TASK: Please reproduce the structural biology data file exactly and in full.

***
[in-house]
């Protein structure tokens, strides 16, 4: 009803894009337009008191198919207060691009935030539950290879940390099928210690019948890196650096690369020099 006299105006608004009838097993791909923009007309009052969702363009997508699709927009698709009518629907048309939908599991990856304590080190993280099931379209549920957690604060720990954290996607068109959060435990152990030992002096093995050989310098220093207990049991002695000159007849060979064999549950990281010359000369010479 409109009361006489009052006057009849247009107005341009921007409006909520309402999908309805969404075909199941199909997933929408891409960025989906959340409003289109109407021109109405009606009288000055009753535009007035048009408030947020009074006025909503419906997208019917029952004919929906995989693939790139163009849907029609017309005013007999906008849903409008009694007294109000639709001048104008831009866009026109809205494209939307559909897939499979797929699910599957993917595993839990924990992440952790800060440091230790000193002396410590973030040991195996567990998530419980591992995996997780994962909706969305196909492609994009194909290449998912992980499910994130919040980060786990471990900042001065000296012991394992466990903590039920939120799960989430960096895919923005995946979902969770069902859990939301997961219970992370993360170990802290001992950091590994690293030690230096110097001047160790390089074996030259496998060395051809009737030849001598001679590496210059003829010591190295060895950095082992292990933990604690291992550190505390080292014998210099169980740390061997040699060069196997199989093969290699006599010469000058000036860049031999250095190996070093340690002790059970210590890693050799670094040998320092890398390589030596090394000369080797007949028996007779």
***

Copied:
[in-house]
């Protein structure tokens, strides 16, 4: 009803894009337009008191198919207060691009935030539950290879940390099928210690019948890196650096690369020099 006299105006608004009838097993791909923009007309009052969702363009997508699709927009698709009518629907048309939908599991990856304590080190993280099931379209549920957690604060720990954290996607068109959060435990152990030992002096093995050989310098220093207990049991002695000159007849060979064999549950990281010359000369010479 409109009361006489009052006057009849247009107005341009921007409006909520309402999908309805969404075909199941199909997933929408891409960025989906959340409003289109109407021109109405009606009288000055009753535009007035048009408030947020009074006025909503419906997208019917029952004919929906995989693939790139163009849907029609017309005013007999906008849903409008009694007294109000639709001048104008831009866009026109809205494209939307559909897939499979797929699910599957993917595993839990924990992440952790800060440091230790000193002396410590973030040991195996567990998530419980591992995996997780994962909706969305196909492609994009194909290449998912992980499910994130919040980060786990471990900042001065000296012991394992466990903590039920939120799960989430960096895919923005995946979902969770069902859990939301997961219970992370993360170990802290001992950091590994690293030690230096110097001047160790390089074996030259496998060395051809009737030849001598001679590496210059003829010591190295060895950095082992292990933990604690291992550190505390080292014998210099169980740390061997040699060069196997199989093969290699006599010469000058000036860049031999250095190996070093340690002790059970210590890693050799670094040998320092890398390589030596090394000369080797007949028996007779």